In this fully revised and updated edition—featuring new institutions, including Dickinson College, Fordham University, and Southern Methodist University—the premier educational consultants and authors of Making It Into a Top College take you school-by-school, revealing:
Choosing a college is one of the most important decisions every student—and their parents—will ever make. With costs rising and so many to choose from—and the competition for acceptance more intense than ever before—The Hidden Ivies offers invaluable insights and advice to help every student choose and apply to the right school: the place where they will thrive, academically, socially, and personally.
* Essential statistics for every school, from acceptance rates to popular majors
* A "College Finder" to help students zero in on the perfect school
* All-new FYI sections with student opinions and outrageous advice
The Insider's Guide to the Colleges cuts through the glossy Web sites and brochures to uncover the things that matter most to students, and by staying on top of trends, it gives both students and their parents the straightforward information they need to choose the school that's right for them.
After over 100 years of mandatory schooling in the U.S., literacy rates have dropped, families are fragmented, learning "disabilities" are skyrocketing, and children and youth are increasingly disaffected. Thirty years of teaching in the public school system led John Taylor Gatto to the sad conclusion that compulsory governmental schooling is to blame, accomplishing little but to teach young people to follow orders like cogs in an industrial machine.
He became a fierce advocate of families and young people taking back education and learning, arguing that "genius is as common as dirt," but that conventional schooling is driving out the natural curiosity and problem-solving skills we're born with, replacing it with rule-following, fragmented time, and disillusionment.
Gatto's radical treatise on public education, a New Society Publishers bestseller for 25 years, continues to bang the drum for an unshackling of children and learning from formal schooling. Now, in an ever-more-rapidly changing world with an explosion of alternative routes to learning, it's poised to continue to shake the world of institutional education for many more years.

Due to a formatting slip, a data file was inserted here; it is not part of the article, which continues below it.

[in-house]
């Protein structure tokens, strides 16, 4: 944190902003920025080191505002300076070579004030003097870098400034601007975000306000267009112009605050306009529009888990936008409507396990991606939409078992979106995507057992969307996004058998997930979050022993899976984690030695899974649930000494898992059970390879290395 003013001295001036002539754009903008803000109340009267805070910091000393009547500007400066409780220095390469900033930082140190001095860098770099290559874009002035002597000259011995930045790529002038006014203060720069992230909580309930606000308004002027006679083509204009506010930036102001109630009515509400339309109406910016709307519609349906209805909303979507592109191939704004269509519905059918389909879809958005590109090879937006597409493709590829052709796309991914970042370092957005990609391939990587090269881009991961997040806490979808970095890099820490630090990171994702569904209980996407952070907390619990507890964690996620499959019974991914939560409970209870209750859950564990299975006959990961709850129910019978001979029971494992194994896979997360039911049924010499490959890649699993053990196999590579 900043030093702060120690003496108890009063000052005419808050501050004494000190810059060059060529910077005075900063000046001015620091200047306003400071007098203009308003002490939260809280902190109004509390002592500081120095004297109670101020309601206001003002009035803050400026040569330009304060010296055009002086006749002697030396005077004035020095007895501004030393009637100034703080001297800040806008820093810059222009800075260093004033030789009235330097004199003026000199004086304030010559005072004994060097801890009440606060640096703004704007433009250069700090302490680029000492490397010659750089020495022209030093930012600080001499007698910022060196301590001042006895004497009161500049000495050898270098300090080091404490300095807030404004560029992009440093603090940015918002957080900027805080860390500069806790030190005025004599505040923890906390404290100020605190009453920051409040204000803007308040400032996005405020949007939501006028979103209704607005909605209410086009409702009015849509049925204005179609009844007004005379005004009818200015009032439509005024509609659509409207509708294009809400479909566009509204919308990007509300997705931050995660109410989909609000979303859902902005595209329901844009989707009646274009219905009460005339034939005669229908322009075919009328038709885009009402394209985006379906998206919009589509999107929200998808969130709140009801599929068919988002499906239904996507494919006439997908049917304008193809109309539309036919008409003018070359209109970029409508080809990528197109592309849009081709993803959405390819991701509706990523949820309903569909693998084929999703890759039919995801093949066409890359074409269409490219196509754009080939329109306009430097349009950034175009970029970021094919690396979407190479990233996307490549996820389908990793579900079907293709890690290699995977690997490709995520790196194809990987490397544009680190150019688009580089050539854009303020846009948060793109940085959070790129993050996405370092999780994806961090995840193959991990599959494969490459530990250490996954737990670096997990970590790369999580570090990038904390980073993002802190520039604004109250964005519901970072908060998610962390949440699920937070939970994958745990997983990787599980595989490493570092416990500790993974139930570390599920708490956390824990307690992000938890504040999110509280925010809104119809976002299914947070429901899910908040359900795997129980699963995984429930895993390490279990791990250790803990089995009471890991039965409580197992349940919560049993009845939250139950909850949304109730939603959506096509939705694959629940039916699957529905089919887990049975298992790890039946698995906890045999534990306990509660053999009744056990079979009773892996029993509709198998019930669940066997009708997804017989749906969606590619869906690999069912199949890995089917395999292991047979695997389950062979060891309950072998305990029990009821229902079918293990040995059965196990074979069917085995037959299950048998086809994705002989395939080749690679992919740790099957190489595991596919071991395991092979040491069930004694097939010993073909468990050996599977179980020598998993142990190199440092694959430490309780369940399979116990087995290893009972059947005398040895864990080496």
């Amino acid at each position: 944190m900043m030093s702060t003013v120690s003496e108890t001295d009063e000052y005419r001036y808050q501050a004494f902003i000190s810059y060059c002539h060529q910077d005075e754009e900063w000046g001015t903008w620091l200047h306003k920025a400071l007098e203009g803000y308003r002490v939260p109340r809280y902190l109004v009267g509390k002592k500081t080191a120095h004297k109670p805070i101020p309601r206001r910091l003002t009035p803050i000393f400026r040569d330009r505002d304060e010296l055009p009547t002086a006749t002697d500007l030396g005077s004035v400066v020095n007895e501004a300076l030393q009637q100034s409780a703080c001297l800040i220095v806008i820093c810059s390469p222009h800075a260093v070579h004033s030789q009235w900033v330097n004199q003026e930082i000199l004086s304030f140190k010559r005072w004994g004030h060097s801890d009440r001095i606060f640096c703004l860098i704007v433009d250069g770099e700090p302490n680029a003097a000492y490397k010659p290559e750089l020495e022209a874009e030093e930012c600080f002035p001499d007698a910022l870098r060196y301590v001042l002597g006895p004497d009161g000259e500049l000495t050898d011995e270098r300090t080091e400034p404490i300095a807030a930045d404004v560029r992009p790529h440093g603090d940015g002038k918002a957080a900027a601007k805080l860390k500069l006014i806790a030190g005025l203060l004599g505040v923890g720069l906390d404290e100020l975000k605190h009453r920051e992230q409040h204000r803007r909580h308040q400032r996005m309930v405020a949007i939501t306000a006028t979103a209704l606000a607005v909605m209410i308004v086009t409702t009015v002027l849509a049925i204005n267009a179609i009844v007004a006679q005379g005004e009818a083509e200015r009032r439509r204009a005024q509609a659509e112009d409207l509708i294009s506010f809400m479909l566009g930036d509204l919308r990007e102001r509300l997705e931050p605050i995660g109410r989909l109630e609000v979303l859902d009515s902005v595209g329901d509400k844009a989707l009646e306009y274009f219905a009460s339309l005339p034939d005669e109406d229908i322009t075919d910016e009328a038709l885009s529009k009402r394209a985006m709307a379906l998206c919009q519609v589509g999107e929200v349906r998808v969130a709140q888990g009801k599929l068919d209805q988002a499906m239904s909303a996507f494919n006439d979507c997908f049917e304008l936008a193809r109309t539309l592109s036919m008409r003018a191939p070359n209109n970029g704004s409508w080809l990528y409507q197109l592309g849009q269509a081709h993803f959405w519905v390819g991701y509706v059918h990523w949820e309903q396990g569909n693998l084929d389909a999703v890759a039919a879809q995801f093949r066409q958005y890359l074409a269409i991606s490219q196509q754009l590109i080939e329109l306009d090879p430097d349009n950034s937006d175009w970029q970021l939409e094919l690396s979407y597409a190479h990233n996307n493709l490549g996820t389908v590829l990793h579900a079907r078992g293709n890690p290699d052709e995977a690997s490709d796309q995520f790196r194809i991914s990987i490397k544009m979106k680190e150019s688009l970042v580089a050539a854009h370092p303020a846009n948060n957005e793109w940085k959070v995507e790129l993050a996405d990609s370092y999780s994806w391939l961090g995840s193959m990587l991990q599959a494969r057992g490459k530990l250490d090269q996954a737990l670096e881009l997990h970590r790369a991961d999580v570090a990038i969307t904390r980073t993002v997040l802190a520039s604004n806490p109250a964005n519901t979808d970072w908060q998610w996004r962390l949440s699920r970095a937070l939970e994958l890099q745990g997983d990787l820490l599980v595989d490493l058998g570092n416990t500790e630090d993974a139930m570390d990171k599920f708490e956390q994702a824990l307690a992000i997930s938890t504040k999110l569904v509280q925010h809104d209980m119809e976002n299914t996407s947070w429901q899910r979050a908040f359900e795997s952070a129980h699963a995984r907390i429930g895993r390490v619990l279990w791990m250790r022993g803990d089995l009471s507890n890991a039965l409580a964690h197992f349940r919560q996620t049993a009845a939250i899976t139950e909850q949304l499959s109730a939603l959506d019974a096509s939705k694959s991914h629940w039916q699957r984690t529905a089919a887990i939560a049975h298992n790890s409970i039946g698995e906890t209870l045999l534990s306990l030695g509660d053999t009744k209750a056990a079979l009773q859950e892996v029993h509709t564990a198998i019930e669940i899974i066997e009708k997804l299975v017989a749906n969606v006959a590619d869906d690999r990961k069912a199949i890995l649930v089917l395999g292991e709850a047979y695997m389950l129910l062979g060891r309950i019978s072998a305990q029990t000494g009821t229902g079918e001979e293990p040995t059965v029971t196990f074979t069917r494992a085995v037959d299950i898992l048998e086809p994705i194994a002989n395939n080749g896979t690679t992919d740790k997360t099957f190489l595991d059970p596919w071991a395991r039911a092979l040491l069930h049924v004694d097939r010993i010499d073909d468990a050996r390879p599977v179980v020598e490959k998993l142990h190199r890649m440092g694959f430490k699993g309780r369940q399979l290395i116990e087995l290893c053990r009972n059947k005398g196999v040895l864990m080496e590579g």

Featuring a new foreword from Zachary Slayback, an Ivy League dropout and cofounder of tech start-up career foundry Praxis, this 25th anniversary edition will inspire new generations of parents and students to take control of learning and kickstart an empowered society of self-directed lifetime-learners.
In this groundbreaking, radical analysis of contemporary classrooms, MacArthur Award–winning author Lisa Delpit develops the theory that teachers must be effective “cultural transmitters” in the classroom, where prejudice, stereotypes, and assumptions often breed ineffective education. Delpit suggests that many academic problems attributed to children of color are actually the result of miscommunication, as primarily white teachers educate “other people’s children” and perpetuate the imbalanced power dynamics that plague our system.
Now a classic of educational thought and a must-read for teachers, administrators, and parents striving to improve the quality of America’s education system, Other People’s Children has sold over 150,000 copies since its original publication. Winner of an American Educational Studies Association Critics’ Choice Award and Choice magazine’s Outstanding Academic Book Award, this anniversary edition features a new introduction by Delpit as well as important framing essays by Herbert Kohl and Charles Payne.